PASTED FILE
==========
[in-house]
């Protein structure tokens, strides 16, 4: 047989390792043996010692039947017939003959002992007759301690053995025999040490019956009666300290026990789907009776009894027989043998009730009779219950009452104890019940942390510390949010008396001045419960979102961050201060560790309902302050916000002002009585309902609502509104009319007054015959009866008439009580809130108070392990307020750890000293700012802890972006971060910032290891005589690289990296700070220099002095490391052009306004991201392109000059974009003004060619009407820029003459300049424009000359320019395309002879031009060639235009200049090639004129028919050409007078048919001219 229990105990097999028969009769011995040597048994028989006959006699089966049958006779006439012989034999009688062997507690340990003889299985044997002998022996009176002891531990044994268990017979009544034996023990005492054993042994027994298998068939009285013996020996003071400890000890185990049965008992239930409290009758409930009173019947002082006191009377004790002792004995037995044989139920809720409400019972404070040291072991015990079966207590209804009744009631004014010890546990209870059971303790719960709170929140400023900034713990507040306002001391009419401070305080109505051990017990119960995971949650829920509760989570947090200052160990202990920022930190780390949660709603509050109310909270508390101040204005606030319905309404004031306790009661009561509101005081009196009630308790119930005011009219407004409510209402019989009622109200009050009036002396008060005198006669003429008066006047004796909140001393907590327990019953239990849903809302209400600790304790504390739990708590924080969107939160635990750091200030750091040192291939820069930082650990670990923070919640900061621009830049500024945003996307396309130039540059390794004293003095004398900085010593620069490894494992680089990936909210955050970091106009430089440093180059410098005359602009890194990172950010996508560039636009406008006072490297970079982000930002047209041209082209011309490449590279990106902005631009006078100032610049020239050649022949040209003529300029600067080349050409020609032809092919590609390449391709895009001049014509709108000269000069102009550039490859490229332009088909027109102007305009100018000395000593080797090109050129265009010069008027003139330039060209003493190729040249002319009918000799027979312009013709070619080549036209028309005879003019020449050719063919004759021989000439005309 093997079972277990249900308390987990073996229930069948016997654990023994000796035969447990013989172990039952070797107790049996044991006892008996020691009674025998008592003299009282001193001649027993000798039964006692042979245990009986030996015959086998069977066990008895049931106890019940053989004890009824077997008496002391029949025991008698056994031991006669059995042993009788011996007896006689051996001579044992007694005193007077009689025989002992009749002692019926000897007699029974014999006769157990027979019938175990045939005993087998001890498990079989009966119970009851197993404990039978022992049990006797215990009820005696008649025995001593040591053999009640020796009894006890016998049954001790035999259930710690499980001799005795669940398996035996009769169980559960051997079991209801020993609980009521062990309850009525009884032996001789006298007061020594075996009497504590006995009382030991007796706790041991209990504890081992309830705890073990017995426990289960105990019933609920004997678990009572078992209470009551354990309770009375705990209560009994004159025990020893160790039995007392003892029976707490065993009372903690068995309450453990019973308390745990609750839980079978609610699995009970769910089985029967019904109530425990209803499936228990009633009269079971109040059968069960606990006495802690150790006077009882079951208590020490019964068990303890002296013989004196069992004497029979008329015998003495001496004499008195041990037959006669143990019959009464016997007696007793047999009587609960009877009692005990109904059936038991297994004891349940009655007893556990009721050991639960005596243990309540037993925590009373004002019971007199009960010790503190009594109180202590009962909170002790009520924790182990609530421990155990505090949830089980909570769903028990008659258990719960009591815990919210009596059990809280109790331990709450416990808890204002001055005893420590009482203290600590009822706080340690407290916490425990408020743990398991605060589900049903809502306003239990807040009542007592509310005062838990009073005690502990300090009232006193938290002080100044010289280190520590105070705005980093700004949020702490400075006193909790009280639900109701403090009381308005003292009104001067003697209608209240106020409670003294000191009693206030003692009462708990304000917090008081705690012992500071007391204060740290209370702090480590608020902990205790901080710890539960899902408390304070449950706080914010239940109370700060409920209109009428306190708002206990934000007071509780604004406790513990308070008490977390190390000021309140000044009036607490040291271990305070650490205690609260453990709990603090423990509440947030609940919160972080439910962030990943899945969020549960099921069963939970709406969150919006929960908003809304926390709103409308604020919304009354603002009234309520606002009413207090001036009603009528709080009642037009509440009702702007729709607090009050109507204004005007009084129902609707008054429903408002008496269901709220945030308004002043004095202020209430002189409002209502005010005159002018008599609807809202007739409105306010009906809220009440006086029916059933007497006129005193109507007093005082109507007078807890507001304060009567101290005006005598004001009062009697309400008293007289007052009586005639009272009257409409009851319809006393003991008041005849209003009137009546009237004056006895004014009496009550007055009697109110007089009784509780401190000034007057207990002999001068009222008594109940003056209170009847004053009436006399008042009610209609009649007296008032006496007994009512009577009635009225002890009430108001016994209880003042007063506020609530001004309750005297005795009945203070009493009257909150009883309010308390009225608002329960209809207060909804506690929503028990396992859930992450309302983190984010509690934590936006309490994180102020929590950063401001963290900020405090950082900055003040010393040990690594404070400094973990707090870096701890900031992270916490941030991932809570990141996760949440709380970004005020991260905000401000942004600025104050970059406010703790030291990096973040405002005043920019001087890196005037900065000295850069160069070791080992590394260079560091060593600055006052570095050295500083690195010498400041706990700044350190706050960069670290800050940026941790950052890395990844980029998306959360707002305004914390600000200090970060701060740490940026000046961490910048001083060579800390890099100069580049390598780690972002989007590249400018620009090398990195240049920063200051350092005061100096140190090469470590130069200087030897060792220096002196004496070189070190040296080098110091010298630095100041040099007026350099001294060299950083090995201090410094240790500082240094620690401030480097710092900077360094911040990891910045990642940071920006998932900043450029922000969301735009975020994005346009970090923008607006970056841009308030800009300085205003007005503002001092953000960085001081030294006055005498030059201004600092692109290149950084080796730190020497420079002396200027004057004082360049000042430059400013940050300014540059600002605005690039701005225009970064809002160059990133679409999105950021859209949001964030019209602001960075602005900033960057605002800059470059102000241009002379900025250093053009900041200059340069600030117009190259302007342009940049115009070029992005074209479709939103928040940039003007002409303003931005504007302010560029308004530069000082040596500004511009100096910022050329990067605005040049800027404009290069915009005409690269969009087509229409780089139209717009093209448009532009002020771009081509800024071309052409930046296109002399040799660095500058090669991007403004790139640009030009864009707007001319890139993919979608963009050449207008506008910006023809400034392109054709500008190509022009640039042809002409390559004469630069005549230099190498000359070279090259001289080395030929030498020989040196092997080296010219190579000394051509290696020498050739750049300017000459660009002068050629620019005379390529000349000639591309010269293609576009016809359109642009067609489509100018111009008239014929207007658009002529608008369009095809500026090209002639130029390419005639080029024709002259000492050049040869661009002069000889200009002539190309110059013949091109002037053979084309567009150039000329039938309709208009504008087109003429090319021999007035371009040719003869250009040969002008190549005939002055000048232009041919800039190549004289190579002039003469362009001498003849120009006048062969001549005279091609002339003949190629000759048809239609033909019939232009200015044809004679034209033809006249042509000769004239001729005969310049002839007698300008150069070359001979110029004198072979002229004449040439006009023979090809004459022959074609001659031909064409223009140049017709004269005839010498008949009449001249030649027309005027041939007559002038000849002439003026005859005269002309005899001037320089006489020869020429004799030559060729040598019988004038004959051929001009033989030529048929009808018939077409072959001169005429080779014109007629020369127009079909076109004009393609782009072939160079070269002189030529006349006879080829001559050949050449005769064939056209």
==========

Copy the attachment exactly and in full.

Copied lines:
[in-house]
């Protein structure tokens, strides 16, 4: 047989390792043996010692039947017939003959002992007759301690053995025999040490019956009666300290026990789907009776009894027989043998009730009779219950009452104890019940942390510390949010008396001045419960979102961050201060560790309902302050916000002002009585309902609502509104009319007054015959009866008439009580809130108070392990307020750890000293700012802890972006971060910032290891005589690289990296700070220099002095490391052009306004991201392109000059974009003004060619009407820029003459300049424009000359320019395309002879031009060639235009200049090639004129028919050409007078048919001219 229990105990097999028969009769011995040597048994028989006959006699089966049958006779006439012989034999009688062997507690340990003889299985044997002998022996009176002891531990044994268990017979009544034996023990005492054993042994027994298998068939009285013996020996003071400890000890185990049965008992239930409290009758409930009173019947002082006191009377004790002792004995037995044989139920809720409400019972404070040291072991015990079966207590209804009744009631004014010890546990209870059971303790719960709170929140400023900034713990507040306002001391009419401070305080109505051990017990119960995971949650829920509760989570947090200052160990202990920022930190780390949660709603509050109310909270508390101040204005606030319905309404004031306790009661009561509101005081009196009630308790119930005011009219407004409510209402019989009622109200009050009036002396008060005198006669003429008066006047004796909140001393907590327990019953239990849903809302209400600790304790504390739990708590924080969107939160635990750091200030750091040192291939820069930082650990670990923070919640900061621009830049500024945003996307396309130039540059390794004293003095004398900085010593620069490894494992680089990936909210955050970091106009430089440093180059410098005359602009890194990172950010996508560039636009406008006072490297970079982000930002047209041209082209011309490449590279990106902005631009006078100032610049020239050649022949040209003529300029600067080349050409020609032809092919590609390449391709895009001049014509709108000269000069102009550039490859490229332009088909027109102007305009100018000395000593080797090109050129265009010069008027003139330039060209003493190729040249002319009918000799027979312009013709070619080549036209028309005879003019020449050719063919004759021989000439005309 093997079972277990249900308390987990073996229930069948016997654990023994000796035969447990013989172990039952070797107790049996044991006892008996020691009674025998008592003299009282001193001649027993000798039964006692042979245990009986030996015959086998069977066990008895049931106890019940053989004890009824077997008496002391029949025991008698056994031991006669059995042993009788011996007896006689051996001579044992007694005193007077009689025989002992009749002692019926000897007699029974014999006769157990027979019938175990045939005993087998001890498990079989009966119970009851197993404990039978022992049990006797215990009820005696008649025995001593040591053999009640020796009894006890016998049954001790035999259930710690499980001799005795669940398996035996009769169980559960051997079991209801020993609980009521062990309850009525009884032996001789006298007061020594075996009497504590006995009382030991007796706790041991209990504890081992309830705890073990017995426990289960105990019933609920004997678990009572078992209470009551354990309770009375705990209560009994004159025990020893160790039995007392003892029976707490065993009372903690068995309450453990019973308390745990609750839980079978609610699995009970769910089985029967019904109530425990209803499936228990009633009269079971109040059968069960606990006495802690150790006077009882079951208590020490019964068990303890002296013989004196069992004497029979008329015998003495001496004499008195041990037959006669143990019959009464016997007696007793047999009587609960009877009692005990109904059936038991297994004891349940009655007893556990009721050991639960005596243990309540037993925590009373004002019971007199009960010790503190009594109180202590009962909170002790009520924790182990609530421990155990505090949830089980909570769903028990008659258990719960009591815990919210009596059990809280109790331990709450416990808890204002001055005893420590009482203290600590009822706080340690407290916490425990408020743990398991605060589900049903809502306003239990807040009542007592509310005062838990009073005690502990300090009232006193938290002080100044010289280190520590105070705005980093700004949020702490400075006193909790009280639900109701403090009381308005003292009104001067003697209608209240106020409670003294000191009693206030003692009462708990304000917090008081705690012992500071007391204060740290209370702090480590608020902990205790901080710890539960899902408390304070449950706080914010239940109370700060409920209109009428306190708002206990934000007071509780604004406790513990308070008490977390190390000021309140000044009036607490040291271990305070650490205690609260453990709990603090423990509440947030609940919160972080439910962030990943899945969020549960099921069963939970709406969150919006929960908003809304926390709103409308604020919304009354603002009234309520606002009413207090001036009603009528709080009642037009509440009702702007729709607090009050109507204004005007009084129902609707008054429903408002008496269901709220945030308004002043004095202020209430002189409002209502005010005159002018008599609807809202007739409105306010009906809220009440006086029916059933007497006129005193109507007093005082109507007078807890507001304060009567101290005006005598004001009062009697309400008293007289007052009586005639009272009257409409009851319809006393003991008041005849209003009137009546009237004056006895004014009496009550007055009697109110007089009784509780401190000034007057207990002999001068009222008594109940003056209170009847004053009436006399008042009610209609009649007296008032006496007994009512009577009635009225002890009430108001016994209880003042007063506020609530001004309750005297005795009945203070009493009257909150009883309010308390009225608002329960209809207060909804506690929503028990396992859930992450309302983190984010509690934590936006309490994180102020929590950063401001963290900020405090950082900055003040010393040990690594404070400094973990707090870096701890900031992270916490941030991932809570990141996760949440709380970004005020991260905000401000942004600025104050970059406010703790030291990096973040405002005043920019001087890196005037900065000295850069160069070791080992590394260079560091060593600055006052570095050295500083690195010498400041706990700044350190706050960069670290800050940026941790950052890395990844980029998306959360707002305004914390600000200090970060701060740490940026000046961490910048001083060579800390890099100069580049390598780690972002989007590249400018620009090398990195240049920063200051350092005061100096140190090469470590130069200087030897060792220096002196004496070189070190040296080098110091010298630095100041040099007026350099001294060299950083090995201090410094240790500082240094620690401030480097710092900077360094911040990891910045990642940071920006998932900043450029922000969301735009975020994005346009970090923008607006970056841009308030800009300085205003007005503002001092953000960085001081030294006055005498030059201004600092692109290149950084080796730190020497420079002396200027004057004082360049000042430059400013940050300014540059600002605005690039701005225009970064809002160059990133679409999105950021859209949001964030019209602001960075602005900033960057605002800059470059102000241009002379900025250093053009900041200059340069600030117009190259302007342009940049115009070029992005074209479709939103928040940039003007002409303003931005504007302010560029308004530069000082040596500004511009100096910022050329990067605005040049800027404009290069915009005409690269969009087509229409780089139209717009093209448009532009002020771009081509800024071309052409930046296109002399040799660095500058090669991007403004790139640009030009864009707007001319890139993919979608963009050449207008506008910006023809400034392109054709500008190509022009640039042809002409390559004469630069005549230099190498000359070279090259001289080395030929030498020989040196092997080296010219190579000394051509290696020498050739750049300017000459660009002068050629620019005379390529000349000639591309010269293609576009016809359109642009067609489509100018111009008239014929207007658009002529608008369009095809500026090209002639130029390419005639080029024709002259000492050049040869661009002069000889200009002539190309110059013949091109002037053979084309567009150039000329039938309709208009504008087109003429090319021999007035371009040719003869250009040969002008190549005939002055000048232009041919800039190549004289190579002039003469362009001498003849120009006048062969001549005279091609002339003949190629000759048809239609033909019939232009200015044809004679034209033809006249042509000769004239001729005969310049002839007698300008150069070359001979110029004198072979002229004449040439006009023979090809004459022959074609001659031909064409223009140049017709004269005839010498008949009449001249030649027309005027041939007559002038000849002439003026005859005269002309005899001037320089006489020869020429004799030559060729040598019988004038004959051929001009033989030529048929009808018939077409072959001169005429080779014109007629020369127009079909076109004009393609782009072939160079070269002189030529006349006879080829001559050949050449005769064939056209």